Caga Tio is a Christmas tradition in the Catalonian region of Spain. Caga is pronounced caca, and it means ‘poop’. Tio means ‘tree trunk’ or ‘uncle’. So it is basically a tradition of the pooping tree trunk. What does the trunk poop? Why gifts, of course!
The Caga Tio is a small log of wood with a painted face and two front legs. It makes an appearance in homes every year on the 8th of December, on the Feast of the Immaculate Conception. Children keep the log as a pet until Christmas, feeding it and keeping it warm. They believe the log will grow if they feed it properly.
There is no such thing as a growing log, of course. The parents actually replace the logs every few days with larger ones. It’s easy for families who live in the country; they just go outside, find a piece of wood and paint a face on it. Urban parents have a tougher time. They have to trek into the woods to find larger Caga Tios. But mostly they just buy new ones from shops. The Caga Tio is done growing by Christmas Eve or Christmas Day. The full grown log is placed in the center of the living room and covered with a large red blanket. Children gather around, sing songs and hit the Caga Tio with sticks repeatedly, until it ‘poops’ out the presents. Earlier, the tradition was to place the log partially in fire, ordering it to defecate. There aren’t many modern households with fireplaces anymore, so now it’s just down to hitting the log.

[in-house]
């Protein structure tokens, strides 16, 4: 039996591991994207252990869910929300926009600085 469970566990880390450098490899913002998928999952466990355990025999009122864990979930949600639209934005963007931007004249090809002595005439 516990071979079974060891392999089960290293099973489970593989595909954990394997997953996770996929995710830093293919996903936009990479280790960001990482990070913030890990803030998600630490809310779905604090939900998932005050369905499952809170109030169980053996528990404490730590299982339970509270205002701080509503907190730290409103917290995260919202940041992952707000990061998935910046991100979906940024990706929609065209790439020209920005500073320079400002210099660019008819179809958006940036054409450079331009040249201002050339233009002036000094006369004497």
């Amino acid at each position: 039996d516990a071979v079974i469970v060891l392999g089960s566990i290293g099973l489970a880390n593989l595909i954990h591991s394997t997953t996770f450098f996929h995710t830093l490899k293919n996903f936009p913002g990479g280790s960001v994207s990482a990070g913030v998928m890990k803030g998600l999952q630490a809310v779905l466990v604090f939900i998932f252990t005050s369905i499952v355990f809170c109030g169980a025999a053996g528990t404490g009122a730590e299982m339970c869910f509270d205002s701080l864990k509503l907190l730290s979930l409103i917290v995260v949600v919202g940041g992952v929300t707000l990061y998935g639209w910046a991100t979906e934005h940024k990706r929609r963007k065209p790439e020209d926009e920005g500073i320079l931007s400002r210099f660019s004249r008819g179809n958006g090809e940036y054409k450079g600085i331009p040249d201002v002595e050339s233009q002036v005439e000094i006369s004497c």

Read the Full Article Here
Located in the Denver Metro area.
226 West 12th Avenue Denver, Colorado 80204
Any content of this blog is intended for informational purposes only.It is not intended to solicit business, provide legal advice from The Law Office of O'Toole & Sbarbaro, P.C. and does not serve as a medium for an attorney-client relationship. Therefore, The Law Office of O'Toole & Sbarbaro, P.C. is not responsible for the information on this blog which may not apply to every reader. Always seek professional counsel if you have any legal matters. Contents within the blog of The Law Office of O'Toole & Sbarbaro, P.C., logos and other related media are protected by the copyright laws of the United States and other jurisdictions.